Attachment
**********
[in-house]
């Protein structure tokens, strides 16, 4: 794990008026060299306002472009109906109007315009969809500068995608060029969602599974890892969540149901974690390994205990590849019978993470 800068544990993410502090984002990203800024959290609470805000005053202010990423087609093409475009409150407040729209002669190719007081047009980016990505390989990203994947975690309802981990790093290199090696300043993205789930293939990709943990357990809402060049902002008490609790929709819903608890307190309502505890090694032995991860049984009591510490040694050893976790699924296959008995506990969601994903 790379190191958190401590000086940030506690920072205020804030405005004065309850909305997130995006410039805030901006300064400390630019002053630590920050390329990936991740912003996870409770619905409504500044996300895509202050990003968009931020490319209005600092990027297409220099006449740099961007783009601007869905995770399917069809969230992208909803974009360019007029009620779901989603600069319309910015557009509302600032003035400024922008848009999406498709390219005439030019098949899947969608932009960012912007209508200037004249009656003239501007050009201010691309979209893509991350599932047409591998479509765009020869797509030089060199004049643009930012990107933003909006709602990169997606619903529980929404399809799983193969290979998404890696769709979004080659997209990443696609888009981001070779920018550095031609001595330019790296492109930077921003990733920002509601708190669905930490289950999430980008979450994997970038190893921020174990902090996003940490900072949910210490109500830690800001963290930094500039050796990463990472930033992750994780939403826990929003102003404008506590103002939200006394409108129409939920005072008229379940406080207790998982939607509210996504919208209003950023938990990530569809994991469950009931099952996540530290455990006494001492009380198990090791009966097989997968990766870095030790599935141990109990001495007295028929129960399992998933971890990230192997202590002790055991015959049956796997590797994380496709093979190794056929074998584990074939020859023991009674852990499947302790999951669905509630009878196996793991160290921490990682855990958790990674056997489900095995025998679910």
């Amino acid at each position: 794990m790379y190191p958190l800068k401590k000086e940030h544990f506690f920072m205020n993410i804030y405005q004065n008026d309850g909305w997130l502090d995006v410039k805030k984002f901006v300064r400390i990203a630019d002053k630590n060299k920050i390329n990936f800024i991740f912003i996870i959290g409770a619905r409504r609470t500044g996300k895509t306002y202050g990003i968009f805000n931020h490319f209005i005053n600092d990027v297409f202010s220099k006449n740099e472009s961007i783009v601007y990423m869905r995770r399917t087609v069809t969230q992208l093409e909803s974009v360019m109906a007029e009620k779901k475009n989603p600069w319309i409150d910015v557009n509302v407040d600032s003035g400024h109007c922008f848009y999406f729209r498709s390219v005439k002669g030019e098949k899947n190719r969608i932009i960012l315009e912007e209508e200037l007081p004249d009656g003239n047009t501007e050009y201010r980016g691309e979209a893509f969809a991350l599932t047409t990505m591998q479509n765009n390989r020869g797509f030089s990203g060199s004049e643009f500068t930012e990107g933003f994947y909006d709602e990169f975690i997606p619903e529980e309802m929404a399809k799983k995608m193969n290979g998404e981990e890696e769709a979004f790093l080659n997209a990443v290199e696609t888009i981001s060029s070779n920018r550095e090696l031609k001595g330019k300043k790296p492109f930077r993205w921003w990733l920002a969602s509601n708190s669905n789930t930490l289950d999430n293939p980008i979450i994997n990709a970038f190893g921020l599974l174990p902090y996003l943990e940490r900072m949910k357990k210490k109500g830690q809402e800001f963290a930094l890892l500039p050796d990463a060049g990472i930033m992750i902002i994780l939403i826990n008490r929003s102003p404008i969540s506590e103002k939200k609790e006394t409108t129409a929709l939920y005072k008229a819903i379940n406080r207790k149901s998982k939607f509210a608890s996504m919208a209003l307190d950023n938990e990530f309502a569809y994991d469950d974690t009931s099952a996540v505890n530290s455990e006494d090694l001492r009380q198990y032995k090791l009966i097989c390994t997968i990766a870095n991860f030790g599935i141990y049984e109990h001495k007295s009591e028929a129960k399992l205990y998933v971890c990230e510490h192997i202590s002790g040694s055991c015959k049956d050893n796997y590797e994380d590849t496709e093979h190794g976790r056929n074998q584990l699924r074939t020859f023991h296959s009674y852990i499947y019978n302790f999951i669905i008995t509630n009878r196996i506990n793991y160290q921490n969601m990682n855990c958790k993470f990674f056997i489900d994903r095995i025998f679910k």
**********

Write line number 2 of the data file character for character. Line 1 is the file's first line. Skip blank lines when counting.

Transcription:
């Protein structure tokens, strides 16, 4: 794990008026060299306002472009109906109007315009969809500068995608060029969602599974890892969540149901974690390994205990590849019978993470 800068544990993410502090984002990203800024959290609470805000005053202010990423087609093409475009409150407040729209002669190719007081047009980016990505390989990203994947975690309802981990790093290199090696300043993205789930293939990709943990357990809402060049902002008490609790929709819903608890307190309502505890090694032995991860049984009591510490040694050893976790699924296959008995506990969601994903 790379190191958190401590000086940030506690920072205020804030405005004065309850909305997130995006410039805030901006300064400390630019002053630590920050390329990936991740912003996870409770619905409504500044996300895509202050990003968009931020490319209005600092990027297409220099006449740099961007783009601007869905995770399917069809969230992208909803974009360019007029009620779901989603600069319309910015557009509302600032003035400024922008848009999406498709390219005439030019098949899947969608932009960012912007209508200037004249009656003239501007050009201010691309979209893509991350599932047409591998479509765009020869797509030089060199004049643009930012990107933003909006709602990169997606619903529980929404399809799983193969290979998404890696769709979004080659997209990443696609888009981001070779920018550095031609001595330019790296492109930077921003990733920002509601708190669905930490289950999430980008979450994997970038190893921020174990902090996003940490900072949910210490109500830690800001963290930094500039050796990463990472930033992750994780939403826990929003102003404008506590103002939200006394409108129409939920005072008229379940406080207790998982939607509210996504919208209003950023938990990530569809994991469950009931099952996540530290455990006494001492009380198990090791009966097989997968990766870095030790599935141990109990001495007295028929129960399992998933971890990230192997202590002790055991015959049956796997590797994380496709093979190794056929074998584990074939020859023991009674852990499947302790999951669905509630009878196996793991160290921490990682855990958790990674056997489900095995025998679910």